Superparamagnetic iron oxide labeling of stem cells for MRI tracking and delivery in cardiovascular disease.

Dorota A. Kedziorek, Dara L. Kraitchman

Research output: Contribution to journalArticle

Abstract

In the mid-1980s, iron oxide nanoparticles were developed as contrast agents for diagnostic imaging. In the last two decades, established methods to label cells with superparamagnetic iron oxides (SPIOs) have been developed to aid in targeted delivery and tracking of stem cell therapies. The surge in cellular therapy clinical trials for cardiovascular applications has seen a similar rise in the number of preclinical animal studies of SPIO-labeled stem cells in an effort to understand the mechanisms of cardiovascular regenerative therapy and stem cell biodistribution. The adoption of a limited number of methods of direct labeling of stem cells with SPIOs is due in large part to the desire to rapidly translate these techniques to clinical trials. In this review, we will outline the most commonly adopted methods for iron oxide labeling of stem cells for cardiovascular applications and describe strategies for magnetic resonance imaging (MRI) of magnetically labeled cells in the heart.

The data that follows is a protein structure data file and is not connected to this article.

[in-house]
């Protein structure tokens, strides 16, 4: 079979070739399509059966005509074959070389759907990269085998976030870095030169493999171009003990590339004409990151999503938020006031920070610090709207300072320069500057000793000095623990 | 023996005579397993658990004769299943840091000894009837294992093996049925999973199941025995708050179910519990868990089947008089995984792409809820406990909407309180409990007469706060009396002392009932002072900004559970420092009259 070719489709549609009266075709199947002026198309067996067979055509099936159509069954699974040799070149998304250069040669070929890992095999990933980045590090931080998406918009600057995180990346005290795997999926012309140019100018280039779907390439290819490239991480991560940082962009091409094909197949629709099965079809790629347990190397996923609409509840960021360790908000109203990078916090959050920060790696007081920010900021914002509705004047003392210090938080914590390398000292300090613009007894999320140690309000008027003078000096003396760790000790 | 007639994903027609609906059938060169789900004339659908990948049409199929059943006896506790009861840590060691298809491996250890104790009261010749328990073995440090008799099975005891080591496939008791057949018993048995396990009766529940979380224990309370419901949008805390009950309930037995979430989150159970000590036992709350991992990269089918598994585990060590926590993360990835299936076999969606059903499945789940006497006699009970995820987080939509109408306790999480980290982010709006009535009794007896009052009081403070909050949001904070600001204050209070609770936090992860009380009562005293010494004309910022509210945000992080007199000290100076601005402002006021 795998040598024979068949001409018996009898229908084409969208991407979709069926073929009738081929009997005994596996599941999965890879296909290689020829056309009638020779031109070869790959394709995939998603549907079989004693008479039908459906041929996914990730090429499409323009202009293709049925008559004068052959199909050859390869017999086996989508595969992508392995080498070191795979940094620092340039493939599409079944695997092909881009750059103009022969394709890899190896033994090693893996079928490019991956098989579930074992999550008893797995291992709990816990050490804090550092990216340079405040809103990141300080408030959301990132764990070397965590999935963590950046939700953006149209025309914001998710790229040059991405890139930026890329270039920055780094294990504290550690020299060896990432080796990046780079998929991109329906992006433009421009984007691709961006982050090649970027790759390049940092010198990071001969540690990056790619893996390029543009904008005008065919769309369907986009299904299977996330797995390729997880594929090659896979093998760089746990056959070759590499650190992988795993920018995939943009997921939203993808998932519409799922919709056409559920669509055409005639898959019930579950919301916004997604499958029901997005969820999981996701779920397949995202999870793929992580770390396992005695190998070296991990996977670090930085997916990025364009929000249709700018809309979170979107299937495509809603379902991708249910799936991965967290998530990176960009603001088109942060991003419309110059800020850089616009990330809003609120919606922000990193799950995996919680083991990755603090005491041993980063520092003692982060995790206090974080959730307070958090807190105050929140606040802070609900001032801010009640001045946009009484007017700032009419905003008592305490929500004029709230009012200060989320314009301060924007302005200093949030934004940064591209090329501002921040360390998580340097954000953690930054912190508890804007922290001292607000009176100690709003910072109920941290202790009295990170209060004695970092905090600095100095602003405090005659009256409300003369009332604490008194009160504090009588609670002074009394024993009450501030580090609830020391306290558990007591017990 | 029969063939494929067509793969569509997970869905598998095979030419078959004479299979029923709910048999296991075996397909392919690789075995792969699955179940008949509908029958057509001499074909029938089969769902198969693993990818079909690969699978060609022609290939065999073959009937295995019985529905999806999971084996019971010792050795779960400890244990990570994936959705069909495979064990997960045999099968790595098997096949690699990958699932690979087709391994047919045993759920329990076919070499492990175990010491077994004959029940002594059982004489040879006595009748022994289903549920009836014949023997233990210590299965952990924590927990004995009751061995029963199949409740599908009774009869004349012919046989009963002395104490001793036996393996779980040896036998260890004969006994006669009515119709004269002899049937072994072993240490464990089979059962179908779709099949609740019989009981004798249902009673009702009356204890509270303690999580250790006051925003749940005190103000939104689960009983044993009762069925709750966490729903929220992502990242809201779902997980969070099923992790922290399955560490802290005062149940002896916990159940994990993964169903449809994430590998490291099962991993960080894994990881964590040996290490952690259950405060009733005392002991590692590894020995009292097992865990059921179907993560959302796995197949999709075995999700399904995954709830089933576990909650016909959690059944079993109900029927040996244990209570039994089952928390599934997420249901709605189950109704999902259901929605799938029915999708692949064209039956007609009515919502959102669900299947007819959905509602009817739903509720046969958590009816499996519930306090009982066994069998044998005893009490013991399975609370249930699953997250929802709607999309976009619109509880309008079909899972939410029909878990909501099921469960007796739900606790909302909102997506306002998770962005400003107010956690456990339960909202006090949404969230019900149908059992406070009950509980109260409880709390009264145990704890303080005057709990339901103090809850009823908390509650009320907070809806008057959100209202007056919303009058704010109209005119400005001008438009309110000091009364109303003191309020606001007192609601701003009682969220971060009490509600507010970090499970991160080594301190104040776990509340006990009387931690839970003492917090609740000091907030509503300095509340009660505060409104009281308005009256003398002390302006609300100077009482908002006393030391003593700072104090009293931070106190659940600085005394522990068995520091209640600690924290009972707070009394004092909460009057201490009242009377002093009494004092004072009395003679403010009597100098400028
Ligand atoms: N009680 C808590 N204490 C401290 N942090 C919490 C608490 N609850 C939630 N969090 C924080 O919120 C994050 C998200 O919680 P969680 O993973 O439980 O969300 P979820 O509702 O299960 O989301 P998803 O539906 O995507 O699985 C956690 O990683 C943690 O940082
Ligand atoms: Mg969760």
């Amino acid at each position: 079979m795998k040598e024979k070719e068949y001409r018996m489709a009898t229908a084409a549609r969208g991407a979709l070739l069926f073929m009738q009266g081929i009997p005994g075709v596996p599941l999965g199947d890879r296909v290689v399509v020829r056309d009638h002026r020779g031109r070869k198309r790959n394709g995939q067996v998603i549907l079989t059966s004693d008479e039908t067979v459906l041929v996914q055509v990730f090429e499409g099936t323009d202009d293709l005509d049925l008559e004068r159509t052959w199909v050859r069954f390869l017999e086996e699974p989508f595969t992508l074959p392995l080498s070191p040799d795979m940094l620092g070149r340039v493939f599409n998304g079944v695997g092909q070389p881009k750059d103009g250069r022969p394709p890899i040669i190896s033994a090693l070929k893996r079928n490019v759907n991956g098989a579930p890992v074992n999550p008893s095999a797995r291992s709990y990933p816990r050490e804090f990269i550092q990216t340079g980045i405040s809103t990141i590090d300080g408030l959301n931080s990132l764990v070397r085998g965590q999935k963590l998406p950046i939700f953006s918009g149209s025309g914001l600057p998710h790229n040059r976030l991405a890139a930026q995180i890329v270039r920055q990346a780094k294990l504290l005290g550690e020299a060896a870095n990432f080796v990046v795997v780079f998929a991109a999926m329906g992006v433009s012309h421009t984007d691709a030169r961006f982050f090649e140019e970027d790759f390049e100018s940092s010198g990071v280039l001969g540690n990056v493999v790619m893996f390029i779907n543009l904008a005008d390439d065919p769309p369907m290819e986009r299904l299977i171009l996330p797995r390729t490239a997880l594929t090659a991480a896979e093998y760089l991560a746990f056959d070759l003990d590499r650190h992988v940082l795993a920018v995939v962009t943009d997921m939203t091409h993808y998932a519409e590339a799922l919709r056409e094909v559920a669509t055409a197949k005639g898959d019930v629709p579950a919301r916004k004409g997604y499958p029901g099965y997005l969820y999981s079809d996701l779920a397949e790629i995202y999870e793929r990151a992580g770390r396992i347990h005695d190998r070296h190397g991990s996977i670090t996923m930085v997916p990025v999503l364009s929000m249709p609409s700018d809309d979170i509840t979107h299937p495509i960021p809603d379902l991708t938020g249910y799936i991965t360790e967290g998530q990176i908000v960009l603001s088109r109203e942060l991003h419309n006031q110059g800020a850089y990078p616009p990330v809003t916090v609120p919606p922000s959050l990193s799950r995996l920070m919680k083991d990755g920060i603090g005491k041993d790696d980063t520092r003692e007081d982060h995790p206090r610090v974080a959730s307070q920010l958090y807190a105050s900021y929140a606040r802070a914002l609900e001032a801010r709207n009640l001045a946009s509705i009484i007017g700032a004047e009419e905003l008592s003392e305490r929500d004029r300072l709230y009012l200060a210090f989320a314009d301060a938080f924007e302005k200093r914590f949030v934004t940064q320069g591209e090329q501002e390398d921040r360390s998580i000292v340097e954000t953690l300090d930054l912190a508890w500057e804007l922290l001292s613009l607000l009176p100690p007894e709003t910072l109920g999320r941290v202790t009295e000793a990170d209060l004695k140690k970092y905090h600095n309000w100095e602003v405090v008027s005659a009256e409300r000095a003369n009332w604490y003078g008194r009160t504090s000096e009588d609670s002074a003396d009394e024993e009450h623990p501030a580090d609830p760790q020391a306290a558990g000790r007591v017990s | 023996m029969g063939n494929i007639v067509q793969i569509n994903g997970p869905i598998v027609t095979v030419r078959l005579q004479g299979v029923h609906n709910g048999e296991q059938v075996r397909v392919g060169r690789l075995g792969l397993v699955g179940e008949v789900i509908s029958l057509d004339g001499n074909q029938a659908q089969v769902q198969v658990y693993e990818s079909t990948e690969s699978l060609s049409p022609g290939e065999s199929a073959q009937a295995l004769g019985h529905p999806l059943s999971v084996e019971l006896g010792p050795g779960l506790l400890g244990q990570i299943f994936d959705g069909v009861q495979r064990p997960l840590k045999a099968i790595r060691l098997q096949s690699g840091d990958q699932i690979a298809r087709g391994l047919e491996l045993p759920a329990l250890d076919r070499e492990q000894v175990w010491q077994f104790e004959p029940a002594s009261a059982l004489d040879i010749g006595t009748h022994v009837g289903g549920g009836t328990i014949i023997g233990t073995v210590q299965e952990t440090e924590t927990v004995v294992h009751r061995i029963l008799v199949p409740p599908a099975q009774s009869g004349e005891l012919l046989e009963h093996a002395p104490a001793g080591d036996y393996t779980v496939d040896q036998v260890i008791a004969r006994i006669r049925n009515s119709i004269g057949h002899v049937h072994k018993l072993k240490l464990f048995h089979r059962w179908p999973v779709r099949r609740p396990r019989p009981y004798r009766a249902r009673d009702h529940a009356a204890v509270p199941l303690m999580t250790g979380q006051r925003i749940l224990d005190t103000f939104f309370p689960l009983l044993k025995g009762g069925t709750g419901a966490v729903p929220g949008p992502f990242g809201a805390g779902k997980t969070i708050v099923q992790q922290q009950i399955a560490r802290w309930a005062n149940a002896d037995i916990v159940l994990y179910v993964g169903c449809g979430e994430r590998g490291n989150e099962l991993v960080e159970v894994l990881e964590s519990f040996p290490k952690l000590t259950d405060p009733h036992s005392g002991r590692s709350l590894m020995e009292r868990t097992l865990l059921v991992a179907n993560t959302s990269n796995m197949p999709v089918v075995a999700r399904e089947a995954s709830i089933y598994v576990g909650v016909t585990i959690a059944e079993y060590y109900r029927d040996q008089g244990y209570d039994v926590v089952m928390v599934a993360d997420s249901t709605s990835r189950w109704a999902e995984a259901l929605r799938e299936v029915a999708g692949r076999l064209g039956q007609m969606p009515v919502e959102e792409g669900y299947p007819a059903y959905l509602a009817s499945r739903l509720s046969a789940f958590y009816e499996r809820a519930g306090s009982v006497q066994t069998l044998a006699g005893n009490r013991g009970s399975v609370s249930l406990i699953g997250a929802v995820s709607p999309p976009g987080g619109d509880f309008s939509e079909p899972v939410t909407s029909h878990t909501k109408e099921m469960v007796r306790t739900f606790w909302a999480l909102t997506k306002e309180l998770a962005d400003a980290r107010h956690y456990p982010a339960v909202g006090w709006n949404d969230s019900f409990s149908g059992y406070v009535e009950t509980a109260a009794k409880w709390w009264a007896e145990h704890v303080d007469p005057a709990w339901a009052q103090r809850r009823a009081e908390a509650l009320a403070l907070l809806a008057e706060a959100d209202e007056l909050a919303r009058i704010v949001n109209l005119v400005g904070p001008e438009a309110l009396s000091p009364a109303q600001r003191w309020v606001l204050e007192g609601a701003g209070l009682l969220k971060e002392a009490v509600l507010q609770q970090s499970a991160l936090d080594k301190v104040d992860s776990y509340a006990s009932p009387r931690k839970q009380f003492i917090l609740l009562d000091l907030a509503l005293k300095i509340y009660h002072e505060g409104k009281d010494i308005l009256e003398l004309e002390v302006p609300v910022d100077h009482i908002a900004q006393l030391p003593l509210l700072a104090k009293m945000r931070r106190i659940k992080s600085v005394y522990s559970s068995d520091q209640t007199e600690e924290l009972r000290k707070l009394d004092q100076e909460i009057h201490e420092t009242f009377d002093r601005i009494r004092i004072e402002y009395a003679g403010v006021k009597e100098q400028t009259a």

Original languageEnglish (US)
Pages (from-to)171-183
Number of pages13
JournalMethods in molecular biology (Clifton, N.J.)
Volume660
StatePublished - 2010

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Cardiovascular Diseases
Stem Cells
Magnetic Resonance Imaging
Clinical Trials
Diagnostic Imaging
Cell- and Tissue-Based Therapy
Nanoparticles
Contrast Media
ferric oxide
Therapeutics

ASJC Scopus subject areas

  • Medicine(all)

Cite this

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